In part one I detailed what asymmetrical information and fraud were, and I presented a situation in which asymmetrical information would not constitute fraud. The question is, are there any situations in which asymmetrical information does constitute fraud? I believe so, but the truth is it’s most likely extremely difficult to substantiate. Let’s make a case for it anyway.
Selling almost anything used is an example of asymmetric information, and most times it is not a form of fraud, but what if an agent is involved in the selling. What if the agents that represent the buyer and seller work for the same company. Depending on the information that is being conveyed it is possible that there may be a type of fraud happening, especially if the information is used to gain a particular position of bargaining power. The real question is, how do you prove any sort of fraud in this situation. Well, if there is a clear detriment, intent to use the information to the detriment of someone else, and the attempt to conceal, then I would say there is absolutely a case for fraud.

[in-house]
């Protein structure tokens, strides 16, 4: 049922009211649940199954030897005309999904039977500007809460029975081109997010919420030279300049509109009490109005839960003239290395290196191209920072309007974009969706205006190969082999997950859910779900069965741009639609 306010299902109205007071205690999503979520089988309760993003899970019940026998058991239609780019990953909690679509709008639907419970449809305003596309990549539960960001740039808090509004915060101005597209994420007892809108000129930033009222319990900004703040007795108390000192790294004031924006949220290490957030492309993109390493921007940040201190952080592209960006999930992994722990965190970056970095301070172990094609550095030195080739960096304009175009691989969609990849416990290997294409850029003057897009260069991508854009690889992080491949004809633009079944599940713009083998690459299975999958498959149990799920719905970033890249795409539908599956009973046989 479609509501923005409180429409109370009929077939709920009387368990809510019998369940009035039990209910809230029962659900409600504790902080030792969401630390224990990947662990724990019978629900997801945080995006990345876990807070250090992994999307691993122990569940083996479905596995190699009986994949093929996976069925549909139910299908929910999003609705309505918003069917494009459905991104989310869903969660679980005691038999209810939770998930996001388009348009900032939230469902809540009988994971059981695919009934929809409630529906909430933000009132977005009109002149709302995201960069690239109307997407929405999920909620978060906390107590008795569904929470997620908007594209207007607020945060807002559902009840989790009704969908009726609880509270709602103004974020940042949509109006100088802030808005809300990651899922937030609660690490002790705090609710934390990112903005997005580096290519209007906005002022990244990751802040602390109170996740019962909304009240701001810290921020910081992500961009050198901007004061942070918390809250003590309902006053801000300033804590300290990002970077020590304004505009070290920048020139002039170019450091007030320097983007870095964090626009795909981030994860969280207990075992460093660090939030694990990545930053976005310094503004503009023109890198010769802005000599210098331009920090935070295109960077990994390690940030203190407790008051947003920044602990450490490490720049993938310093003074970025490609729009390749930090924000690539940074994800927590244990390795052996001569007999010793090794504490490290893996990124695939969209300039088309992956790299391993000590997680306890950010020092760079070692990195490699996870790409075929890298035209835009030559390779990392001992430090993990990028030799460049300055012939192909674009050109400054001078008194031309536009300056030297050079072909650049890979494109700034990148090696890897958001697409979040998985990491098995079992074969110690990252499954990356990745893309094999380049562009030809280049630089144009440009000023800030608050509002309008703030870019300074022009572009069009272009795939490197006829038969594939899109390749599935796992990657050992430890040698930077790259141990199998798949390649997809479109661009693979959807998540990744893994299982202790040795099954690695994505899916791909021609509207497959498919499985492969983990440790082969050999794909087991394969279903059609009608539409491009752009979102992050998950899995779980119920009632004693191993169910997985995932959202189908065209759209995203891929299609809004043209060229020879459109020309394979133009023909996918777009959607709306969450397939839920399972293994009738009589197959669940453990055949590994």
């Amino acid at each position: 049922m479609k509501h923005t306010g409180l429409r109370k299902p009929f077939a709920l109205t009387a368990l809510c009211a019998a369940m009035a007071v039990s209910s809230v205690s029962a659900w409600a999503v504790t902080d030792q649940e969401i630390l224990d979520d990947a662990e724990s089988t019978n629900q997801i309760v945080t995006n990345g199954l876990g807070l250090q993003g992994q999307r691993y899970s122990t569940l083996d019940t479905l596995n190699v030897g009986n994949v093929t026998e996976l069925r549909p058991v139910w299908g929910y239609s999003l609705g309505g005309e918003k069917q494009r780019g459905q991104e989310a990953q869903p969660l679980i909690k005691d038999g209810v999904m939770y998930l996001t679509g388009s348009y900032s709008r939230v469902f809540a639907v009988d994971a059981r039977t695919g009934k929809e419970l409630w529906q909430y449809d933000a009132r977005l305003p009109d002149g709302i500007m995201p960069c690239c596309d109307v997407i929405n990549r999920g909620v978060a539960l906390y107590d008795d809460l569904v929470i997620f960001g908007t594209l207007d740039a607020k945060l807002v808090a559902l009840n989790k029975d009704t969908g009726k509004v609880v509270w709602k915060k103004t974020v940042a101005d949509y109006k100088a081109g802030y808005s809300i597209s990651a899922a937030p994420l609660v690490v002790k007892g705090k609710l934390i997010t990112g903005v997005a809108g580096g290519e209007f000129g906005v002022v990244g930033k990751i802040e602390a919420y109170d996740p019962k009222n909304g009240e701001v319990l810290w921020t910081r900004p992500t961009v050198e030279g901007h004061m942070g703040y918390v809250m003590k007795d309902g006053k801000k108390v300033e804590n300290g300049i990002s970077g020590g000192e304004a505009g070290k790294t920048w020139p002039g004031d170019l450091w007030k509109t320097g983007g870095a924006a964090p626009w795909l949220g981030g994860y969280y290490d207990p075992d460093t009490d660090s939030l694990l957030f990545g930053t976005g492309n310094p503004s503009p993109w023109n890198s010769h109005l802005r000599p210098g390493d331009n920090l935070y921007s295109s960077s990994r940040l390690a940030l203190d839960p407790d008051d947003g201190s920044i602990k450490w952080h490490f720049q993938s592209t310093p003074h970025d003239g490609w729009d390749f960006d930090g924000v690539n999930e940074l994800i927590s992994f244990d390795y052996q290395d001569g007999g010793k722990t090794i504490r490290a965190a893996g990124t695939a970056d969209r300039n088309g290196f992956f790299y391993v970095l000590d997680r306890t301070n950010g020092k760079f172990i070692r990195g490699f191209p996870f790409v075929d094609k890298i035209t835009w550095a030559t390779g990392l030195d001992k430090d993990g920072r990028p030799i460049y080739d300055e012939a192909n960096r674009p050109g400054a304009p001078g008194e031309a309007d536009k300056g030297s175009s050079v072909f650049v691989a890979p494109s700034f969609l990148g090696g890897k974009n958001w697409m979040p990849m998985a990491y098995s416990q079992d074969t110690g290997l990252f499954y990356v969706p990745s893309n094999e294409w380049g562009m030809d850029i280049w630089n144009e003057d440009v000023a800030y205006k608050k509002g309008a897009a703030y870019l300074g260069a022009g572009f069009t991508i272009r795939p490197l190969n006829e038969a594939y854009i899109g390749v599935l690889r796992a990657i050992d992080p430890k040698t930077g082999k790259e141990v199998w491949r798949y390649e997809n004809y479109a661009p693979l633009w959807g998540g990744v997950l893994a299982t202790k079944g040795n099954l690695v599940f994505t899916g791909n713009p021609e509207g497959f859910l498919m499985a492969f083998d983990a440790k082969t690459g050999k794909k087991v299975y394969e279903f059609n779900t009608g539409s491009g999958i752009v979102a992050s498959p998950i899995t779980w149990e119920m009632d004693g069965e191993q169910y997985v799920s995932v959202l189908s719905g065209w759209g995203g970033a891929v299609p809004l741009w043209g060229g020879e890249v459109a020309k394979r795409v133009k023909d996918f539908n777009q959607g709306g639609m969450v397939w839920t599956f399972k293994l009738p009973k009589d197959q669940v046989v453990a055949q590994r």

The problem with the above example is actually proving that there was intentional, detrimental, and concealed information that was only available to one party. In most cases, if you have a good enough agent you shouldn’t have to worry about this, but the truth is this probably happens almost every day. Proving fraud is a very onerous task, and in most cases this type of fraud would not hold up, but it is time we start considering information asymmetry as an area for potential fraud risk.
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